A new study warns that the ice sheets in Greenland and Antarctica are heading towards irreversible melting even if we manage to stabilize global temperatures by peaking at 2 degrees Celsius.
“If we miss this emissions target, the ice sheets will collapse and melt at an accelerated rate, according to our calculations,” explains climate physicist Axel Timmermann from the Institute of Basic Sciences in Korea.
To date, global sea levels have risen by an average of about 20 cm over the past century. UN Secretary-General António Guterres told Security Council discussions in New York that the estimated acceleration would put one in ten people at immediate risk due to sea level rise.
“For the hundreds of millions of people living in small island developing States and other low-lying coastal areas around the world, sea level rise is an avalanche of problems. We will see mass migration,” he said.
By incorporating feedback mechanisms that were missing in previous simulations, Busan National University climatologist Jun-Young Pak and colleagues expect the major tipping point to come sooner than expected.
“Computer models simulating the dynamics of the ice sheets in Greenland and Antarctica often do not take into account the fact that the melting of the ice sheet will affect ocean processes, which, in turn, can be reflected in the ice sheet,” explains Park.
As the ice on land and sea continues to melt at an ever-increasing rate, the meltwater flowing into the ocean concentrates on the surface, reducing heat transfer from the depths and further heating the Earth’s interior. This extra heat breaks down the frozen buttresses that prevent ice from drifting in Antarctica, causing more meltwater to enter the ocean.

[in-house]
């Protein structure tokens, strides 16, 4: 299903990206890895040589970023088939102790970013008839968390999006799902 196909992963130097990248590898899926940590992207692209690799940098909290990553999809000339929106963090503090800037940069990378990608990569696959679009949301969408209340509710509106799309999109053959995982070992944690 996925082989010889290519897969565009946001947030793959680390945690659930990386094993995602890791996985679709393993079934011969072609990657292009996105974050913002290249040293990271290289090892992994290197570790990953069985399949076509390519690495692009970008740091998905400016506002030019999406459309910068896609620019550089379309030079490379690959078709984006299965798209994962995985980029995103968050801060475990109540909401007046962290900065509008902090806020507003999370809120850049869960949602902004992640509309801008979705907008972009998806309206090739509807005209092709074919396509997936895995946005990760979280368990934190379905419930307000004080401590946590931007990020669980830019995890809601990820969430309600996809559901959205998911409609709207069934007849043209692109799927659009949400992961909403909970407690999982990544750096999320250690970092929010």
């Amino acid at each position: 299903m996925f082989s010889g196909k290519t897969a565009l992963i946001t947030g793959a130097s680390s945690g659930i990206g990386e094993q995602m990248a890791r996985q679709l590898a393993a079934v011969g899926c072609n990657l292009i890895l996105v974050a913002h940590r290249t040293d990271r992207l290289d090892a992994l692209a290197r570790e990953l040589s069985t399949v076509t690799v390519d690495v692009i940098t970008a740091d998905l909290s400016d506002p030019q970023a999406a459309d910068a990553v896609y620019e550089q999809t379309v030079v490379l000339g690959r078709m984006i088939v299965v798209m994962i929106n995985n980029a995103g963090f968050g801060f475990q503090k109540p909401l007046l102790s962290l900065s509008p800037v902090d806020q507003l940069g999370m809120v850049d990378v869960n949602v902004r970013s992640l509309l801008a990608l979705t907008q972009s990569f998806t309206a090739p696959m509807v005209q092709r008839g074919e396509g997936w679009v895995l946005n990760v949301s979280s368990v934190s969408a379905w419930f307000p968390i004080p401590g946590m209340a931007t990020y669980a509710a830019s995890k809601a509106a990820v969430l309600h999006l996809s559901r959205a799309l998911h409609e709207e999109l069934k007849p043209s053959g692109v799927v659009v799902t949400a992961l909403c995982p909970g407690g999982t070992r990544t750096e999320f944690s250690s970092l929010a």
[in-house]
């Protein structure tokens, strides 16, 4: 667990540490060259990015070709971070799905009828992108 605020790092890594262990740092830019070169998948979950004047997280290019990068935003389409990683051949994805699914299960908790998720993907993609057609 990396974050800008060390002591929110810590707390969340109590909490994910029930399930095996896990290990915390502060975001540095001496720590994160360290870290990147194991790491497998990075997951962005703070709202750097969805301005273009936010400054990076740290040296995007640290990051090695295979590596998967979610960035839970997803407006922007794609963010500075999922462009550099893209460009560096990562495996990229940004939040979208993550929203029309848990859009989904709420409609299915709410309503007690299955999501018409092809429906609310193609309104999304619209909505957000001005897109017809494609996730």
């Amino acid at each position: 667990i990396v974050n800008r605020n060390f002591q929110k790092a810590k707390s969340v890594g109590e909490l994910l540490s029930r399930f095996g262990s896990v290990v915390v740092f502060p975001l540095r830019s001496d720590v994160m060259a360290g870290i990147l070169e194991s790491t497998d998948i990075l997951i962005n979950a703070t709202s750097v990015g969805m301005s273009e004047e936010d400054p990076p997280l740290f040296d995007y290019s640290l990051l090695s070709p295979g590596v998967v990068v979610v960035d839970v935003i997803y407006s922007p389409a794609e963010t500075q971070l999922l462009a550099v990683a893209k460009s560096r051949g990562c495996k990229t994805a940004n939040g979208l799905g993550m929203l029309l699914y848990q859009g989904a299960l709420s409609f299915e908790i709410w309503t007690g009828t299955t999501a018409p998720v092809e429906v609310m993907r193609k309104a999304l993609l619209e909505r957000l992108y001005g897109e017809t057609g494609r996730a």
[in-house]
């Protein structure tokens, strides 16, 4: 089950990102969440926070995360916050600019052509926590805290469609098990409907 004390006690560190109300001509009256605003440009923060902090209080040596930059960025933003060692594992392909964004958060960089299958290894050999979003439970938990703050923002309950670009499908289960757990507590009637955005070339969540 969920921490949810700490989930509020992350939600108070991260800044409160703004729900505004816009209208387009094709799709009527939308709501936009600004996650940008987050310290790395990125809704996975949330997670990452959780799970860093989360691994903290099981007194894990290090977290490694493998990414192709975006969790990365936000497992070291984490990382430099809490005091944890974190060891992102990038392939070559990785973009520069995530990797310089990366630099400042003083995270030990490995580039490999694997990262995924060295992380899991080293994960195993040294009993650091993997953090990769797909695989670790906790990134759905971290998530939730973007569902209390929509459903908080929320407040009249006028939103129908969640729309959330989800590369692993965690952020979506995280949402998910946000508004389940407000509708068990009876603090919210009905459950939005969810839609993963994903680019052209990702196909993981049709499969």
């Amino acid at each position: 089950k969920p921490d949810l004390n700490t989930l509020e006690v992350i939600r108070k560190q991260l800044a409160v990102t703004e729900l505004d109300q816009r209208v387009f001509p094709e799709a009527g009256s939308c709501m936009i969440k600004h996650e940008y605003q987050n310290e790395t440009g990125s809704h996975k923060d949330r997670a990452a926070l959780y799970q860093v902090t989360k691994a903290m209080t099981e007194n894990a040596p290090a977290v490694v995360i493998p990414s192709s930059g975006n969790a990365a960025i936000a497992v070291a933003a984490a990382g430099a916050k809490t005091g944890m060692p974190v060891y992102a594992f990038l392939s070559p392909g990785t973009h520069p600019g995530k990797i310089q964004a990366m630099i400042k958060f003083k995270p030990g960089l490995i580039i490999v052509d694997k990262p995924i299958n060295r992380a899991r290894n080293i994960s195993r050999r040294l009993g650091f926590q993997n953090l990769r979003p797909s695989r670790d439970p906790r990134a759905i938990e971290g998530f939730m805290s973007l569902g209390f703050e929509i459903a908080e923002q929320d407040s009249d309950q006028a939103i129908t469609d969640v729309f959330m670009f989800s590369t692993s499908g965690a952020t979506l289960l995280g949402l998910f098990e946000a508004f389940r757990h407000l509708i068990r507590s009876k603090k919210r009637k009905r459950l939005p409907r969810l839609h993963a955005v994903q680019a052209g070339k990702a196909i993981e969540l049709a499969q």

The team notes that we are already seeing some of these effects in real time, such as events such as rain in Greenland and increased meltwater variability on the Antarctic Ice Shelf.
But new calculations by Park and his team show that this process is irreversible and could start as early as 1.8 degrees Celsius.
Only in mitigation scenarios keeping temperatures below 1.5°C could the model avoid such a rapid sea level rise.
“If we don’t take action, the retreating ice sheets will continue to raise sea levels by at least 100cm for the next 130 years. This will be in addition to other factors such as the thermal expansion of ocean waters.” Timmermann explains.
Such a scenario would severely affect metropolitan areas on every continent, including metropolitan areas such as Cairo, Mumbai, Shanghai, London, Los Angeles, New York and Buenos Aires.
While this possibility may be worrisome, there are many features affecting our complex ecosystems that have not been captured by the new modeling, such as the influence of narrow coastal currents.
Atmospheric scientist Robin Smith, who was not involved in the study, explains: “It is very important that improvements are made to the latest climate models. While more work is needed to mitigate the uncertainties in such forecasts, this study clearly demonstrates the importance of taking Rapid action to reduce anthropogenic emissions as soon as possible. greenhouse gases to reduce the risks associated with the loss of large ice sheets.”
This does not mean that we can afford the luxury of waiting for an answer. Every increase in warming we can avoid will give us a much better chance of helping future societies avoid the worst of a rapidly warming planet.
This study was published in the journal Nature Communications.
Source: Science Alert